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It's common in car accident and medical malpractice cases for a person to feel like they deserve compensation for injuries they sustain. But Florida's personal injury laws serve to protect the rights of all parties involved. This can complicate the legal requirements for both parties and often requires an attorney.
If you've been injured in Tampa, Miami or Orlando, use LawInfo's Florida personal injury articles to learn about the laws surrounding your case and to find a qualified attorney.
A statute of limitations limits how much time after an injury occurs that a plaintiff has to pursue legal action against a defendant. Once the statute "runs out," a lawsuit cannot be pursued. Florida's civil statute of limitations includes:
Things can get hectic after a car accident and it's easy to miss crucial moments for collecting information for a potential personal injury lawsuit later. As always, everyone's safety at the scene of the accident is the first thing you should attend to. Then you should contact law enforcement and emergency services if needed.
You should then collect contact information from the other person, plus insurance and vehicle information if it's a car or motorcycle accident. You'll also want to talk to any witnesses and get their contact information as they can testify for the case in court.
Never point fingers or lay blame on anyone, including yourself, at the scene of the accident. You don't want to accept responsibility for the accident even if you believe you were—let your lawyers sort out fault and negligence in court. If the police ask you questions, answer them truthfully but without specifically assigning or accepting blame for the accident.
Make sure to take pictures of the scene and the injuries. Keep track of your medical bills, insurance bills and any lost time at work if you were injured. If any property was damaged, get a valuation of the losses and repair costs. All of this information will help you estimate your actual damages.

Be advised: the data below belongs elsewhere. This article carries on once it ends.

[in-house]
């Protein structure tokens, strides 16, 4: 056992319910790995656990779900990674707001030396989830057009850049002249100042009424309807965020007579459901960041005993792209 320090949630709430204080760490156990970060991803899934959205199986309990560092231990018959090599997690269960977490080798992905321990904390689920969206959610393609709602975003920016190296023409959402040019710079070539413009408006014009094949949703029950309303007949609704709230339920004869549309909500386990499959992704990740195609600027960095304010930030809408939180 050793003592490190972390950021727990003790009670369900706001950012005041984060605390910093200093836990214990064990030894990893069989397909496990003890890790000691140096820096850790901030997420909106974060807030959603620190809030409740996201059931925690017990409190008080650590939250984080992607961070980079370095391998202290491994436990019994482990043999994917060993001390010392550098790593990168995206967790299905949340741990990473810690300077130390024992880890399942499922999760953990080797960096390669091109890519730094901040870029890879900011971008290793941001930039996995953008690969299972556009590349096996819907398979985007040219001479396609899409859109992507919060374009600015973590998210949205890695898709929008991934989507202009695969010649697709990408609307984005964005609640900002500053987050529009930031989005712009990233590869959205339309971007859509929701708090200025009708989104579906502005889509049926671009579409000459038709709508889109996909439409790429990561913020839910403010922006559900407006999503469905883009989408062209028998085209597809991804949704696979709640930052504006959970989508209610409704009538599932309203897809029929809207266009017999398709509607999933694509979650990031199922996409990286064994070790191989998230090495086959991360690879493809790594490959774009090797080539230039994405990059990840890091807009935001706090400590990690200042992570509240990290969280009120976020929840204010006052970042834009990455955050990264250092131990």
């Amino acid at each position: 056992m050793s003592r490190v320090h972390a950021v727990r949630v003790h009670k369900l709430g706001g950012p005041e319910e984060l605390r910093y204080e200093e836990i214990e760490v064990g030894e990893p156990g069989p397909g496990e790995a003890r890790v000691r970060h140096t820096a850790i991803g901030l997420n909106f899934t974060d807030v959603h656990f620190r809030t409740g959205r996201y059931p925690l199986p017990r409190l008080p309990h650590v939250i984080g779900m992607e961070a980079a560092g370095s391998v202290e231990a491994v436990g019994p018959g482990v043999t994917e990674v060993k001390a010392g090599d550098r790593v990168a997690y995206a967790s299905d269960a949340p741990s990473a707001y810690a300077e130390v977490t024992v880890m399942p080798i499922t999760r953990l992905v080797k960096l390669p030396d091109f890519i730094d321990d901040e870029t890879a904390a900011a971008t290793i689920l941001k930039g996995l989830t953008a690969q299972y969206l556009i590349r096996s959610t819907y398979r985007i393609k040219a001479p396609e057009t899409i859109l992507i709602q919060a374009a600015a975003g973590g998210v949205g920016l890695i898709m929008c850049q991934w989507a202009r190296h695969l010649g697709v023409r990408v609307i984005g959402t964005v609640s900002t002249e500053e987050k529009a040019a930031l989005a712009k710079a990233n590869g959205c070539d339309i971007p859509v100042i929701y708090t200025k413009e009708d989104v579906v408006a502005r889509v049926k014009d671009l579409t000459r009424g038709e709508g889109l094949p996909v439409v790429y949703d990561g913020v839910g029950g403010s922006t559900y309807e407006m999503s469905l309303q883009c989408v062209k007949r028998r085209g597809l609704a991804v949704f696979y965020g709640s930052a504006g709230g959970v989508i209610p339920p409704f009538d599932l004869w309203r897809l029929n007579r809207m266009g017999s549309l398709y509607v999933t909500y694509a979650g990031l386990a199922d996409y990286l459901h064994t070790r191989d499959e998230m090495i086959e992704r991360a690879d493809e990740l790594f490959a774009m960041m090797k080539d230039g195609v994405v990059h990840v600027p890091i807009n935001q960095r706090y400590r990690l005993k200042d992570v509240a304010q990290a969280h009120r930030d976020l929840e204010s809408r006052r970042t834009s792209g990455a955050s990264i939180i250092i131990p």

In all Florida personal injury lawsuits, the court may charge each party with contributory fault. This means that if the court finds some degree of negligence on the claimant's (the plaintiff's) part, a proportionate amount is deducted from the claimant's economic and noneconomic damages award. For example, if the court found you to be 20 percent at fault for your personal injury, you may receive 80 percent of the damages claim.
Florida courts determine negligence in both parties (the plaintiff and the defendant) by measuring their actions surrounding the injuring incident to those of a "reasonably prudent" person. A reasonably prudent person is one who, in a similar situation, reacts within reason and responsibly under law. Did you/your defendant do what a responsible and reasonable person would do in your situation, etc.?
The defendant's negligence may be confirmed if the court finds that:
Injuries cost money, including time away from work, medical bills and other complications. You should have an attorney help you with your claim. Not sure if you have a good injury case? Speak to a local personal injury attorney about the merits of your case. This one step can help you protect your rights and take the proper next steps.